In accordance with the invention, the pigment can be mixed as a powder mixture or suspended in a solvent with at least one wetting agent and/or binder and or explosive, an agent to reduce the tendency to blister and/or an agent to increase the pigment content in the mixture to be granulated. Traditional processes, like compression, compacting, pressing, or briquetting, pelletized drying, spray drying, or fluidized bed drying as well as combinations of the aforesaid processes, can be used as granulation processes. Preferably, spray processes (e.g., spraying or fluidized bed drying)are used.
The wetting agent or binder or explosive for this granulate is chosen so that the granulate disintegrates with the desired dispersion effect. Water-soluble wetting agents and binders, like lignin sulfonate in particular, and the like, are especially suitable; binders with an explosive effect or genuine explosives are also suitable. These are mainly heavily hydrophilic polymers with a correspondingly large ability to absorb water, for example certain cellulose derivatives, dextrans, cross-linked polyvinyl pyrrolidone, and the like. Instead or in addition, hydrophilizing agents are used, such as, for example, PEG fatty acid esters and the like. Certain inorganic components, like reactive systems which produce gas when exposed to water, can also be used. Dry binders, like lactose, sugar, and the like, are less preferred, in general, but can be used advantageously for special applications.
An important optional component for inventive granulates is water glass, especially potash water glass, which is added to the aqueous starting mixture for granulation and works as a binder and thickening agent. Preferably, additives in the range below 1 percent by weight (based on the total mixture) are used.
The wetting agent, binder, and/or explosive is chosen in such a way that, when used for coloring, i.e., in the usual aqueous building material mixtures, the granulate becomes suspended and/or is dispersed sufficient quickly and completely. In this regard, the type of pigment, the granulation process, and the secondary processing also play a role, so the mixture suitable in each case is determined through corresponding simple tests.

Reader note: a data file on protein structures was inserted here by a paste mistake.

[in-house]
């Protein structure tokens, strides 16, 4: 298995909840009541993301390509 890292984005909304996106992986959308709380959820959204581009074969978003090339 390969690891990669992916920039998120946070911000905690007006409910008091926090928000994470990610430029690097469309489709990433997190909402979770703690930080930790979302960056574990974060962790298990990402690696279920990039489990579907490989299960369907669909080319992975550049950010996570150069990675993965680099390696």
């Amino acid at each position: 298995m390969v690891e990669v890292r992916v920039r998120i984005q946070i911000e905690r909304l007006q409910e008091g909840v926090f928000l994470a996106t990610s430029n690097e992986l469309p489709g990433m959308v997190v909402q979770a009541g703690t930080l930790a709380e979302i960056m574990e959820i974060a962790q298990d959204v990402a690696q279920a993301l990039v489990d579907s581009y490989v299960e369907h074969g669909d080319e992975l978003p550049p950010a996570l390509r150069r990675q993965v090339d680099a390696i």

In accordance with the invention, in all of the aforesaid embodiments of the invention the handling, the working into the building material, the dispersing properties, the color density, and the like can be further influenced advantageously by the surface of the granulate being treated prior to its being mixed with the building materials. In particular, the granulate can be coated with a separating agent and/or a wetting agent. These agents are chosen so that they do no result in clumping and caking of the granulate in the packaging, i.e., they are not too hygroscopic, for example. On the other hand, it is desired that they promote wetting.
The use of granulates during mixing with building materials corresponds to the customary, known procedures.
A granulate of the invention as made by the inventive process for the coloring of building materials was manufactured in accordance with the following recipe:
Percent by weight
Potash water glass
Iron oxide red
Sodium hydroxide solution (20%)
Building materials colored with pigment granulates manufactured in this manner exhibited an excellent dispersion of the pigment granulates in the building material mixture and, therefore, an outstanding homogeneity as well as a very good color intensity. At the same time they were characterized by an extremely low tendency of components of the building material mixture to blister.
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|WO2001055264A2||Jan 23, 2001||Aug 2, 2001||Brockhues Gmbh & Co. Kg||Pigment granulate for coloring non-polar media and methods for the production thereof|
|Citing Patent||Filing date||Publication date||Applicant||Title|
|US7811378 *||Oct 12, 2010||Brockhues Gmbh & Co.||Quickly disintegrating pigment concentrate|
|US20050000389 *||Apr 30, 2004||Jan 6, 2005||Brockhues Gmbh & Co. Kg||Quickly disintegrating pigment concentrate|
|US20080289538 *||May 8, 2008||Nov 27, 2008||Holger Friedrich||Pigment preparations of pasty or gellike consistency|
|US20100154680 *||Aug 20, 2009||Jun 24, 2010||Lanxess Deutschland Gmbh||Pigment granules which contain inorganic filter aids|
|U.S. Classification||106/456, 106/489, 106/457, 106/459|
|International Classification||C04B14/02, C09C3/00, C04B18/02, C09C3/04|
|Cooperative Classification||C09C3/045, C01P2004/50, C04B2111/21, C04B18/02|
|European Classification||C04B18/02, C09C3/04F|
|Jan 18, 2002||AS||Assignment|
Owner name: BROCKHUES GMBH & CO. KG., GERMANY
Free format text: ASSIGNMENT OF ASSIGNORS INTEREST;ASSIGNORS:EGGER, CHRISTIAN;NUNGESS, KLAUS;VIET, ADOLF;AND OTHERS;REEL/FRAME:012512/0500
Effective date: 20011119